Nicastro: The third benefit you talked through was the security and deployment program. Please talk about those elements and how you feel they’ve contributed to your successful deployment.

Dykes: We needed to have the iPads secured and protected. With Apple's deployment program combined with MobileIron MDM, we were able to configure and deploy the devices in mass quickly. Manually configuring all those devices would have been a slow and costly process. We have been able to quickly deploy the devices to the field and keep them in the field to be used where they should be.

Nicastro: Did Davey Tree evaluate other hardware options, or did you know from the beginning you’d go with Apple devices? Why or why not?

Dykes: At the beginning of the Telogis project, we had just come off a large project which required many of our employees’ smartphones and tablets to be reconfigured. During that project, we saw far fewer tickets and calls for iOS issues. The bulk of the problems we encountered came in from Android devices. The inconsistency of Android OS versions across all the different hardware vendors generated considerable more support time.  That, combined with the deployment program with Apple, prompted us to standardize on iOS.

Nicastro: The biggest argument against Apple devices for field service is that they aren’t “tough enough” for the field. What are your thoughts on this, and what has Davey Tree’s experience been since roll out?

Dykes: Since our deployment, we’ve seen very few devices come back to be fixed. The devices have performed really well in some extreme weather conditions from winters in Michigan to summers in Central Florida. We also protect the devices with cases, but the employees are really the ones who should take credit for our lack of issues. We really see them take good care of the iPads. The iPads have become an important part of their work day, and they know that and know they need them to keep working. Also, we are employee owned, so they also want to see their investments taken care of.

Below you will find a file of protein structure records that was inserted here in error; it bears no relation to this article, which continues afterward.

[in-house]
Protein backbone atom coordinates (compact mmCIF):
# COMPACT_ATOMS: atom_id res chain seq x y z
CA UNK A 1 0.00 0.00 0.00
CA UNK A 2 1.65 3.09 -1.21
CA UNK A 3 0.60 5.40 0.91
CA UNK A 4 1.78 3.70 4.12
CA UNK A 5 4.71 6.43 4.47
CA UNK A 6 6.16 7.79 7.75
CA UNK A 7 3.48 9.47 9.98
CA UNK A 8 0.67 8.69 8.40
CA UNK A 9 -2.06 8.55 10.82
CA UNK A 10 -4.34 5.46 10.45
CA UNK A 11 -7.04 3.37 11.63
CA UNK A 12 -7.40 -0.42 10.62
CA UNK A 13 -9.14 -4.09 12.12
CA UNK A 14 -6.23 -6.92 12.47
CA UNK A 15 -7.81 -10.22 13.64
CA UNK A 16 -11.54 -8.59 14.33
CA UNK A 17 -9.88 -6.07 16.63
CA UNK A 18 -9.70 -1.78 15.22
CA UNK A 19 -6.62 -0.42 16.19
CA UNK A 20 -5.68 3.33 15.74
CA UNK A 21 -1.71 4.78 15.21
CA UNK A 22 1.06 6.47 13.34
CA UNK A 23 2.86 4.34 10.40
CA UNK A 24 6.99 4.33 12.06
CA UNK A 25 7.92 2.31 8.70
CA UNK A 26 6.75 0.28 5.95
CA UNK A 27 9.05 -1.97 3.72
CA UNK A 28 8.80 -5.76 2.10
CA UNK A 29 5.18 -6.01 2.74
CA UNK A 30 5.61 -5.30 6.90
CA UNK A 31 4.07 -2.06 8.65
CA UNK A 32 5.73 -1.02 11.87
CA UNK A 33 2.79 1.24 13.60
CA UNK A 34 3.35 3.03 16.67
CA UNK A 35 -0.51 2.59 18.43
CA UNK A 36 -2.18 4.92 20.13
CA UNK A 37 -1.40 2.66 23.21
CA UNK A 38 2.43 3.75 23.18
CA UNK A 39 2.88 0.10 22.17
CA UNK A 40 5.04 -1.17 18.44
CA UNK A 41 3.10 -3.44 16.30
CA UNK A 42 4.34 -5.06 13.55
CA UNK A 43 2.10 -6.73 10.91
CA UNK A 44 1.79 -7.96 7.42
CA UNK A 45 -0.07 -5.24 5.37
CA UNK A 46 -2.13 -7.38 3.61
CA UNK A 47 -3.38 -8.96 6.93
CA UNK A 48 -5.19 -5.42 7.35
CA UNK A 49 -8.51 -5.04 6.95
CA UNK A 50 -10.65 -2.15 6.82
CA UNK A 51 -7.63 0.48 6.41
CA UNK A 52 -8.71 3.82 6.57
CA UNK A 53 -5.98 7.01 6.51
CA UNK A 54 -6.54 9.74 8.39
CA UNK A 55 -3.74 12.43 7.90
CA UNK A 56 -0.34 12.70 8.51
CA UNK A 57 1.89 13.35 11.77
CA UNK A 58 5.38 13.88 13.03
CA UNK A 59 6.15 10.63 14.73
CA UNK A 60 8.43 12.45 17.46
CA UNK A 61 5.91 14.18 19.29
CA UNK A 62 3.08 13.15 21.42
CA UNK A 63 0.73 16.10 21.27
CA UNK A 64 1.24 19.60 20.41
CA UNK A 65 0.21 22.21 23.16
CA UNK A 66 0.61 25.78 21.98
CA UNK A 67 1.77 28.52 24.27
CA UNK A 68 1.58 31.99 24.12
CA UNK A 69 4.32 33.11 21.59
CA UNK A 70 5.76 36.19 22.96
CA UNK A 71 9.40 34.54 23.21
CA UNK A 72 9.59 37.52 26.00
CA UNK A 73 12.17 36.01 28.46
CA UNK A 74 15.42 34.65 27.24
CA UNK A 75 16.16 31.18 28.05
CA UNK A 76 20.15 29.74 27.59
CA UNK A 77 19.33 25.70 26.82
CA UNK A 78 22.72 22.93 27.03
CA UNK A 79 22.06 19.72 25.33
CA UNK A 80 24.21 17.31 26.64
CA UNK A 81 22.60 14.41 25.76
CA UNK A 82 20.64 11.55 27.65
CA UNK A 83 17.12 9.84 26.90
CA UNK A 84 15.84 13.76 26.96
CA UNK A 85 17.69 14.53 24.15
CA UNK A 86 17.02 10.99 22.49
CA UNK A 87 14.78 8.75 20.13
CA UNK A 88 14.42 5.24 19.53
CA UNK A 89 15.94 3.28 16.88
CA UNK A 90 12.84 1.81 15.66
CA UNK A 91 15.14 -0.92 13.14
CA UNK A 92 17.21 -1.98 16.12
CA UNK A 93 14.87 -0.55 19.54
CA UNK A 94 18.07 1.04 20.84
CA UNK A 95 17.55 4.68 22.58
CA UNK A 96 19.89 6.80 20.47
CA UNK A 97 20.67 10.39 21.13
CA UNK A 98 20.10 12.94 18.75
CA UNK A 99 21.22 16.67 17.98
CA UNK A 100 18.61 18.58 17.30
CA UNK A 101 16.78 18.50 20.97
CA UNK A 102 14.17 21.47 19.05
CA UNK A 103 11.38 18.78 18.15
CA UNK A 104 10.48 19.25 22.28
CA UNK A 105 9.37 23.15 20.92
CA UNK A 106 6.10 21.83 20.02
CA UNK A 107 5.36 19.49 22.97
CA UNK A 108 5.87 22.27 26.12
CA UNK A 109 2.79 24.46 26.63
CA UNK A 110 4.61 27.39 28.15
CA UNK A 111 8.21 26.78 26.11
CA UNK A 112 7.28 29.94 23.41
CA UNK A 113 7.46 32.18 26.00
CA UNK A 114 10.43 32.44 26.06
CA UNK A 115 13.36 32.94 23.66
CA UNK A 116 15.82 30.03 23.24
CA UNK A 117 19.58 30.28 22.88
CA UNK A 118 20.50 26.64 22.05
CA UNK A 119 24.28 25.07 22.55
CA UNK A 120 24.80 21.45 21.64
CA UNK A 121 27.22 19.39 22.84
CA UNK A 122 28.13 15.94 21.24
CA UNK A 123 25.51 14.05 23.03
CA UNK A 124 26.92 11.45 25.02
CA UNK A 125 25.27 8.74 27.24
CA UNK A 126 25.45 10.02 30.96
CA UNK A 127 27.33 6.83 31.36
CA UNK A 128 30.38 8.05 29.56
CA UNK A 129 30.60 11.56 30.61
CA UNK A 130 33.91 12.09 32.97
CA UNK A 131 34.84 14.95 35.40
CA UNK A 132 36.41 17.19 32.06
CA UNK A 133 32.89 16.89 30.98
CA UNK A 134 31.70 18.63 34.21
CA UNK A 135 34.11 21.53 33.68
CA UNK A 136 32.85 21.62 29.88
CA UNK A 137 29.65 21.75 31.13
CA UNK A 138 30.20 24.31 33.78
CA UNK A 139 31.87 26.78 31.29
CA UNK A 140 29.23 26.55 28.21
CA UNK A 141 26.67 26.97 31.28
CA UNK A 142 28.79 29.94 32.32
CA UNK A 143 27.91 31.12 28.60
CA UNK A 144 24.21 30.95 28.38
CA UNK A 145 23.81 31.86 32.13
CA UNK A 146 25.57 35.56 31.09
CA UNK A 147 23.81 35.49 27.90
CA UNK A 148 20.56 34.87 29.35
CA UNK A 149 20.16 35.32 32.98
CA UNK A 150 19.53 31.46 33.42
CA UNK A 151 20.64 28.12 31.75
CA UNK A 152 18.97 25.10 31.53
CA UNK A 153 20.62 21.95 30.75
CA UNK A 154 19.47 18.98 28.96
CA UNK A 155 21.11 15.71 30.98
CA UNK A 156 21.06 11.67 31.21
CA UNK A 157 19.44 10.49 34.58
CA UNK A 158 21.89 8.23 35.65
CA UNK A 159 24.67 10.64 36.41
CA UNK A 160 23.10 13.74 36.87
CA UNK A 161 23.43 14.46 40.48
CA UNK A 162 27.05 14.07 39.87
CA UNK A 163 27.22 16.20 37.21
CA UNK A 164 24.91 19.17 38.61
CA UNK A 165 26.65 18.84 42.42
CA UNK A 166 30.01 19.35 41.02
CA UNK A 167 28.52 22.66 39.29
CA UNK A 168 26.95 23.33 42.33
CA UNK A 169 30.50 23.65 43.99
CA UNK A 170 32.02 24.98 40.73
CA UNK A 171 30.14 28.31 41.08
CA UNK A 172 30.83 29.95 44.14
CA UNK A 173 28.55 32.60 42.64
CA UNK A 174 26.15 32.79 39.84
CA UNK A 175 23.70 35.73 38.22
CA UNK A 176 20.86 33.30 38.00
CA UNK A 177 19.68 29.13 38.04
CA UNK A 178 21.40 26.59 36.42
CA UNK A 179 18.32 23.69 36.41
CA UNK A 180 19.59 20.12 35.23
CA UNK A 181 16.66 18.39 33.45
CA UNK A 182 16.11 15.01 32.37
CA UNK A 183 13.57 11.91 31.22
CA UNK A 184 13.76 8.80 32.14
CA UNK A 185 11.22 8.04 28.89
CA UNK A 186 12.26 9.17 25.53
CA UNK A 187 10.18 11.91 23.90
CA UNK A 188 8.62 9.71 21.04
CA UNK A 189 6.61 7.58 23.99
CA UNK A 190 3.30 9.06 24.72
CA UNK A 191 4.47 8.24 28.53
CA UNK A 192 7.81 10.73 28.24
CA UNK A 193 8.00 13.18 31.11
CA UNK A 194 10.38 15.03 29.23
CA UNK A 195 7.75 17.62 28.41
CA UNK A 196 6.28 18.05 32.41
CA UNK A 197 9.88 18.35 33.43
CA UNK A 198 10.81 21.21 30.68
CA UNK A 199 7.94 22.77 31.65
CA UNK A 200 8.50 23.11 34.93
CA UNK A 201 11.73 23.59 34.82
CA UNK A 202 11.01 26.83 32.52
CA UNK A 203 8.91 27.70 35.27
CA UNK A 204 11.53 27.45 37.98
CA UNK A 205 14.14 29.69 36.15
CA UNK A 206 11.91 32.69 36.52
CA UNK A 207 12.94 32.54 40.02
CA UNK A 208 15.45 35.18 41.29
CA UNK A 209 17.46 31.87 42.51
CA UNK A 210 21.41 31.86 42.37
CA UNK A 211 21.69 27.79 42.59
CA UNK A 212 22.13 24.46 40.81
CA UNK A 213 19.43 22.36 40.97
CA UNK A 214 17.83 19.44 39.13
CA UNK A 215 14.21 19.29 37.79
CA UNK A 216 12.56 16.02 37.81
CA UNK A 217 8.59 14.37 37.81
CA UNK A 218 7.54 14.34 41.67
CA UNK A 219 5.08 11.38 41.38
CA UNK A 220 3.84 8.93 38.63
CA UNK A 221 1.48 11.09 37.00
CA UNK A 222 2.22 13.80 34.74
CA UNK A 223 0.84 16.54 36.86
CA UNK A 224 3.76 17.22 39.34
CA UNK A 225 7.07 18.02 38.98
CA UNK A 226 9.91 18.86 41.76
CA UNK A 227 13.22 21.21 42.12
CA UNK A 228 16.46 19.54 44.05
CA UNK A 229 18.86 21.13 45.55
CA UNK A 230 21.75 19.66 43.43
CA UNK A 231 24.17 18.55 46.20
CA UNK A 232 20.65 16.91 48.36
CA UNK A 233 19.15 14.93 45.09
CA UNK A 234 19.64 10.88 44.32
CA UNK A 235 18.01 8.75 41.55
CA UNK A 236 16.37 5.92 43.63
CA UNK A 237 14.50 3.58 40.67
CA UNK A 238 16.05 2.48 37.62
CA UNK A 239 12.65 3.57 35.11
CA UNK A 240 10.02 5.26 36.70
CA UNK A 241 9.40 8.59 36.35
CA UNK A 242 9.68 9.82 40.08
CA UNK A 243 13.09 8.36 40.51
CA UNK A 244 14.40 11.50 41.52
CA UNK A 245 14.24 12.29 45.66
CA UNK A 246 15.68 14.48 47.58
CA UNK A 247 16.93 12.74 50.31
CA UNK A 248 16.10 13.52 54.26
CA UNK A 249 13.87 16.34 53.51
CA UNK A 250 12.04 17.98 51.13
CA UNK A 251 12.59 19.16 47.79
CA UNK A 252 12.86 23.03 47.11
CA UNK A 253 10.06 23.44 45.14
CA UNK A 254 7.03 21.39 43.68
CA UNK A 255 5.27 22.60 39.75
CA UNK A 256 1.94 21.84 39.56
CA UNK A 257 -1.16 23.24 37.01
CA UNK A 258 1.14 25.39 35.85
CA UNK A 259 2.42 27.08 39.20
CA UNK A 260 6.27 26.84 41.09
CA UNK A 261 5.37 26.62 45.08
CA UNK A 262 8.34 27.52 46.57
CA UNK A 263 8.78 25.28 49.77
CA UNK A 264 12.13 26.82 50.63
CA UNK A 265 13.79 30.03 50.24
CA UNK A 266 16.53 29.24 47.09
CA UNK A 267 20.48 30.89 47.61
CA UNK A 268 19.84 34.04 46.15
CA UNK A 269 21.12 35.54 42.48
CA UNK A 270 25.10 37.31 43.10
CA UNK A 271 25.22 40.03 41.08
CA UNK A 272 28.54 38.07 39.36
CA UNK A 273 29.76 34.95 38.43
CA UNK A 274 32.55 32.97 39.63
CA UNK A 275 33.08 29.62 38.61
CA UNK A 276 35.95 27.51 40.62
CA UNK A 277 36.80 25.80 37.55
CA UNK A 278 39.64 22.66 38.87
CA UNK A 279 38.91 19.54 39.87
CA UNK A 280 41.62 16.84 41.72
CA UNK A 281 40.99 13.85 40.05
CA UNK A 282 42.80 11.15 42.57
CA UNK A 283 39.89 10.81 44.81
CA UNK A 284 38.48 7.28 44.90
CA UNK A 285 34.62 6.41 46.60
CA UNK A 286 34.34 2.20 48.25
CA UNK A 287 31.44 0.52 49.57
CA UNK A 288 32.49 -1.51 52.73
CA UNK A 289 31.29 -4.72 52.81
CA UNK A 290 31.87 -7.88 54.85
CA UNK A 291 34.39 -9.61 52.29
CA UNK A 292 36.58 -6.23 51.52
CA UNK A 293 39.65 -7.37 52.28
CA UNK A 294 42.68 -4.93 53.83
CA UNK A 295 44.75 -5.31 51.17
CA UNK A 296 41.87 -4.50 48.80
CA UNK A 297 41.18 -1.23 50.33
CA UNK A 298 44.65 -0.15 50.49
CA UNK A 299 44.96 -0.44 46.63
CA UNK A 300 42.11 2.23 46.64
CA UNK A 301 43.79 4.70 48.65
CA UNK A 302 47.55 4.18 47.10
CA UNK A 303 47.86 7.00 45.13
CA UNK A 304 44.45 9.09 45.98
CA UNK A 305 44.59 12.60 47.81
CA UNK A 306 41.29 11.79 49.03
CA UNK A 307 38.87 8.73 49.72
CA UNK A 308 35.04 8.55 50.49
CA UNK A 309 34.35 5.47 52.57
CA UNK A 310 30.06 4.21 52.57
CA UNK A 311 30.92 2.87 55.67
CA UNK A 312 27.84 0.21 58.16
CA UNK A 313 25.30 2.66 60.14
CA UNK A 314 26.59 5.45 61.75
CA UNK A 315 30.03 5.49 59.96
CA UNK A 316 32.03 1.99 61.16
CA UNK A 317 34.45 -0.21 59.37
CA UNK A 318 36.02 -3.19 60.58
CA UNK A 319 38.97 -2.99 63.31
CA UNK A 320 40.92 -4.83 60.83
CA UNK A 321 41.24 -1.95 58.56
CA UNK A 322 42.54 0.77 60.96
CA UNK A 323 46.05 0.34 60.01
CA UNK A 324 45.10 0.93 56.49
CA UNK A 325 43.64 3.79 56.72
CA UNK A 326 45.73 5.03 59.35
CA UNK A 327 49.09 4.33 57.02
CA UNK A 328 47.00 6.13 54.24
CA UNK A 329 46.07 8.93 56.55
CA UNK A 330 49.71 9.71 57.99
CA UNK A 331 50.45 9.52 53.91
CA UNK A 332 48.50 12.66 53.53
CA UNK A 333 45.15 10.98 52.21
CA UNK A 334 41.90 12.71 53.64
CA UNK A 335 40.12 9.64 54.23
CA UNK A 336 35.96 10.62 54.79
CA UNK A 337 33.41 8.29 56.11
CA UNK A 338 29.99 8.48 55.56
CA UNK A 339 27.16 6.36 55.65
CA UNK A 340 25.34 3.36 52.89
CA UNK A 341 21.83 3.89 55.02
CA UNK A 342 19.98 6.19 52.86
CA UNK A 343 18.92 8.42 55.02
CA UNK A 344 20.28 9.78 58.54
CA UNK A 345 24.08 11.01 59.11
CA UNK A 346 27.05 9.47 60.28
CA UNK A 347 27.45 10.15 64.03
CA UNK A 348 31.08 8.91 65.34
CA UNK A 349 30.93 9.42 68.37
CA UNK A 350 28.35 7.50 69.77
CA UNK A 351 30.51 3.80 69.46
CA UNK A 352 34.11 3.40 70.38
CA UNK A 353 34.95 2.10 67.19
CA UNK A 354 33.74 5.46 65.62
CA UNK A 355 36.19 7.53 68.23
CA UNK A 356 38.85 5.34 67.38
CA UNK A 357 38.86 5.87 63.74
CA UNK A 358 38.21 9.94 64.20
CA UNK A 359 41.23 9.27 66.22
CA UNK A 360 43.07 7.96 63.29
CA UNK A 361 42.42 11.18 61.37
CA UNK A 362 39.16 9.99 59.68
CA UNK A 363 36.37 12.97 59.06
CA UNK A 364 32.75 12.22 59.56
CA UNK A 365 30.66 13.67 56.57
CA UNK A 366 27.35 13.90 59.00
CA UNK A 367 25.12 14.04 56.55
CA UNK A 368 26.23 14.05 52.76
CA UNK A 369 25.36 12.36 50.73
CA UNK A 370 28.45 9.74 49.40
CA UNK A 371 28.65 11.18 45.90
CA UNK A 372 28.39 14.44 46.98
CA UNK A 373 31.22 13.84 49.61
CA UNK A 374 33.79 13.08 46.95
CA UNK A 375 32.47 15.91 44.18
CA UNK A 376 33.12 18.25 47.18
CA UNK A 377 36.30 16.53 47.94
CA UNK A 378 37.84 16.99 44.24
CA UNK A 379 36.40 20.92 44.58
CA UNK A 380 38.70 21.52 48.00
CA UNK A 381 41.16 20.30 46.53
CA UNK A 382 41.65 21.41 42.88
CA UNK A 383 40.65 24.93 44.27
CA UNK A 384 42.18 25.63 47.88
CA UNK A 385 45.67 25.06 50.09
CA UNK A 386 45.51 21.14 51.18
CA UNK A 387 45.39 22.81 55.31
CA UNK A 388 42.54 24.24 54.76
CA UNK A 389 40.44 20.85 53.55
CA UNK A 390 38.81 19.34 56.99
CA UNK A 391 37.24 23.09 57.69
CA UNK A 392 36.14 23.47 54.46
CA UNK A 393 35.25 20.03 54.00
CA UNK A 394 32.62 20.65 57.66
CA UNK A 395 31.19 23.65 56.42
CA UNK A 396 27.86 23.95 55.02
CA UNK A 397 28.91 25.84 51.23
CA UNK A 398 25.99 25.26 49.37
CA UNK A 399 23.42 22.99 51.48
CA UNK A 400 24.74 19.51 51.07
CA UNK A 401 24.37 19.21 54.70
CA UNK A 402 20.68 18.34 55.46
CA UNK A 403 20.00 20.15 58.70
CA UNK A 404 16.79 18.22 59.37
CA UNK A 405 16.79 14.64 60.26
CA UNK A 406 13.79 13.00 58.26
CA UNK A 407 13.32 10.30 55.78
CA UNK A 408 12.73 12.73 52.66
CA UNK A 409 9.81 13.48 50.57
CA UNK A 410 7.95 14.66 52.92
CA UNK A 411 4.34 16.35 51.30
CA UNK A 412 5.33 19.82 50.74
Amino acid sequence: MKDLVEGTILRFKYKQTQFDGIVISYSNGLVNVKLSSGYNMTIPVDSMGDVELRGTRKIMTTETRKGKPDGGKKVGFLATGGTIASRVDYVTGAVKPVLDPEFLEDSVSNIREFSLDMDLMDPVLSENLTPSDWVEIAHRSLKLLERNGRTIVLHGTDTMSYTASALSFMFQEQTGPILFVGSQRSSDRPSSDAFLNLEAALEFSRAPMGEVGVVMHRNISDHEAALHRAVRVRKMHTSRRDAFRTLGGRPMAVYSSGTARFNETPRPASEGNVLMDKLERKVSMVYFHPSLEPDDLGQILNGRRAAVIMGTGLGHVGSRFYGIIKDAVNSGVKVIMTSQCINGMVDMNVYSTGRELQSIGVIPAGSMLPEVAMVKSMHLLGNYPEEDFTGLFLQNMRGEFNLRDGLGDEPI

Nicastro: Based on your experience with this project, what advice do you have for other companies in the midst of technology evaluation and selection?

Dykes: I think there are a few things to help ensure success when building your platform.

First, solidify exactly what you want to achieve with the platform. Think about the big picture. It’s not just this one app you are trying to deploy; there will be others that will be needed to be managed in the future as well. Keep those in mind.

Next, build your team of partners who listen to what your end goal is. And look for partners who are going to work together. If you want their products work together for you, the partners need to work together and collaborate as well. I was very fortunate to have a great team. Also, make sure you include the business in the team. It is critical they are involved in the process and provide input along the way. They are going to be the ones using the platform after all.

Last, learn from other people's mistakes! Reach out to other organizations who have journeyed down the path. They all have stories about what they would NOT do again if given the chance. You can learn a lot from those stories.